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Conformations of Cyclohexane doesn't answers my question

This is what Organic Chemistry by David R. Klein states:

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Notice that the chlorine atom is on a wedge, which means that it is coming out of the page: it is UP. The methyl group is on a dash, which means that it is below the ring, or DOWN. The two chair conformations for this compound are as follows:

enter image description here

Notice that the chlorine atom is above the ring (UP) in both chair conformations, and the methyl group is below the ring (DOWN) in both chair conformations. The confguration (i.e., UP or DOWN) does not change during a ring flip. It is true that the chlorine is axial in one conformation and equatorial in the other conformation, but a ring flip does not change confguration. The chlorine atom must be UP in both chair conformations. Similarly, the methyl group must be DOWN in both chair conformations.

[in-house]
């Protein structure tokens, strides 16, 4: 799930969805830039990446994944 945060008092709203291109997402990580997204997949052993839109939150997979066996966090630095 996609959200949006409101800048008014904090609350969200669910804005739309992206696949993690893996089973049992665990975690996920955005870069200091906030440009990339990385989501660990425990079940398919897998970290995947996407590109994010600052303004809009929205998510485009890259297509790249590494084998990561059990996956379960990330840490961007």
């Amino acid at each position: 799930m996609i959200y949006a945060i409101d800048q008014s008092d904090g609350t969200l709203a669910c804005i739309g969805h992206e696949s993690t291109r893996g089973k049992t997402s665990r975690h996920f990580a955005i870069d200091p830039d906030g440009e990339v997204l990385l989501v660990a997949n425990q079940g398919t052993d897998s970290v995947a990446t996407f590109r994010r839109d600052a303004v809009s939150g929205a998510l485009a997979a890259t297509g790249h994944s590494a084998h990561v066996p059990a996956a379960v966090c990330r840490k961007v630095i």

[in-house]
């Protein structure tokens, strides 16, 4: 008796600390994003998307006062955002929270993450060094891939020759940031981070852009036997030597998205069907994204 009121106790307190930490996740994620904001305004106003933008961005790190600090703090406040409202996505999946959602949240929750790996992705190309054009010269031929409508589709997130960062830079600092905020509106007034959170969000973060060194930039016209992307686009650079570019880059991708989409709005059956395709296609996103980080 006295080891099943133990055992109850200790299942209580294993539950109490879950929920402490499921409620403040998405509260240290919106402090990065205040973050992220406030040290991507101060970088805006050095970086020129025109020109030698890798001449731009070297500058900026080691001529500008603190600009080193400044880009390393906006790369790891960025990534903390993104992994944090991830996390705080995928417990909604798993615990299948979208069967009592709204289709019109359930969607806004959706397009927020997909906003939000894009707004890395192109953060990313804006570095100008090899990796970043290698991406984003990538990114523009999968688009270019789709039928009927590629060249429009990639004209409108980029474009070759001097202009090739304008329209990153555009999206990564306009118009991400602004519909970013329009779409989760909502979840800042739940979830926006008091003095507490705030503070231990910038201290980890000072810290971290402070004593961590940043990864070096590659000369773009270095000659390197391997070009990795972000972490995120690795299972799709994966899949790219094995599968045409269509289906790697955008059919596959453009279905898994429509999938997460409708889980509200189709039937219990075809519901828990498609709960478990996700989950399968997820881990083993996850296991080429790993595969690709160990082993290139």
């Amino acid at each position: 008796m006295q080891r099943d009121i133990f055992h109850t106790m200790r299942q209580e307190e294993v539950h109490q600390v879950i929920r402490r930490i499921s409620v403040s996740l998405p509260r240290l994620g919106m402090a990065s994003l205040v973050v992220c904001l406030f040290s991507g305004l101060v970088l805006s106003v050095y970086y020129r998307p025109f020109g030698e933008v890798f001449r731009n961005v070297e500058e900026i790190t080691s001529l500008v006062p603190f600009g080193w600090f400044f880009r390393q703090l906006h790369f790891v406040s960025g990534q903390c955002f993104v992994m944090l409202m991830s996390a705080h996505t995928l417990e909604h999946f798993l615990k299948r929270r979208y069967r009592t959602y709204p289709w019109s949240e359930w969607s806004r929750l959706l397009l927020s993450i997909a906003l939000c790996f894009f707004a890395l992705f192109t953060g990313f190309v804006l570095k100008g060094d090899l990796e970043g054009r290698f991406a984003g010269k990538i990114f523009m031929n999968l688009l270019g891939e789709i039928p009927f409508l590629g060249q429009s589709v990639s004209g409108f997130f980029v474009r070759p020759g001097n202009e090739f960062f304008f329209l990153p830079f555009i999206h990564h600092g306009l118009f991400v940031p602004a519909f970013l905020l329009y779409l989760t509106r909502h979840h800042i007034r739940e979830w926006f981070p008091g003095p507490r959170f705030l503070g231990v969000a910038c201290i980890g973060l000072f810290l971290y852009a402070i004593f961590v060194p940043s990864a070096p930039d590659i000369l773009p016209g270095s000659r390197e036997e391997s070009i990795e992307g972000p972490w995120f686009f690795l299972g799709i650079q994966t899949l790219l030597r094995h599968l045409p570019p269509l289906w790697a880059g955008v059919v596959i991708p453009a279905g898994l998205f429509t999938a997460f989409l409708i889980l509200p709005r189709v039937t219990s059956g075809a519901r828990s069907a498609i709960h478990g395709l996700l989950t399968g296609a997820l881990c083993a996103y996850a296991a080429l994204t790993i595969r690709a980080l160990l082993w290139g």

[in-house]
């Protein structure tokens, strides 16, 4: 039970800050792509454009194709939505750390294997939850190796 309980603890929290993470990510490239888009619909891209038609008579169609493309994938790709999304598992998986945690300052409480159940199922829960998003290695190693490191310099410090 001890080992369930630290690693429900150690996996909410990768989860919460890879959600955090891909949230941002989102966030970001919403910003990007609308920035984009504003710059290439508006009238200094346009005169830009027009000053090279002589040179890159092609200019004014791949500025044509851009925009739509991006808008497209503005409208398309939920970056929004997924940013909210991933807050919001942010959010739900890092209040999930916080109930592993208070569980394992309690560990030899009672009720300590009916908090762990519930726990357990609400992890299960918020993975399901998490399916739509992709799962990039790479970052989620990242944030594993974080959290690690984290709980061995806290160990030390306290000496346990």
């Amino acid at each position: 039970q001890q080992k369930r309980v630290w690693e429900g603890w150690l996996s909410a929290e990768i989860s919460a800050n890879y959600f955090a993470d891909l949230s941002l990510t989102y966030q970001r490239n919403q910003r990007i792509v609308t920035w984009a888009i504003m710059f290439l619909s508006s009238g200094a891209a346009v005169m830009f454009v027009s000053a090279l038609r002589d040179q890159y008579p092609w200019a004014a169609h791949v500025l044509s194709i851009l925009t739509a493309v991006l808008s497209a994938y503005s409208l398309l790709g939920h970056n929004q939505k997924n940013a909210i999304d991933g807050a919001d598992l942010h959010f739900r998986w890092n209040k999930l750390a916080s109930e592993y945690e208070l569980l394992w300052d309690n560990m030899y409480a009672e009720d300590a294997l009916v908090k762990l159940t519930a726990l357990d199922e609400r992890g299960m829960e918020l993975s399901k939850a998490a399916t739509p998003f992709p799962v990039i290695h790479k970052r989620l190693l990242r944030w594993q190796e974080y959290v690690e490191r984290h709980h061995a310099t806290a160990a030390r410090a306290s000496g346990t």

I am having a confusion in the last paragraph. Why should the Chlorine be up even after the ring flip? Moreover, why are we even discussing if it is above the ring or not, as it has already come in the equatorial position?

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Essentially, it is stating that a ring flip retains the absolute stereochemical configuration. Ring flipping is a physical phenomenon of 6-membered rings, not a chemical reaction that interconverts stereoisomers. No bonds are broken, though many do get strained in the process.

I'm not sure what you mean by your question about the importance of being in the axial/equatorial positions. Both the methyl and chloro groups are vying to reduce 1,3-diaxial groups by placing themselves in the equitorial position, but doing so for one places the other in the axial position. I think a natural question that arises "is which one wins?"

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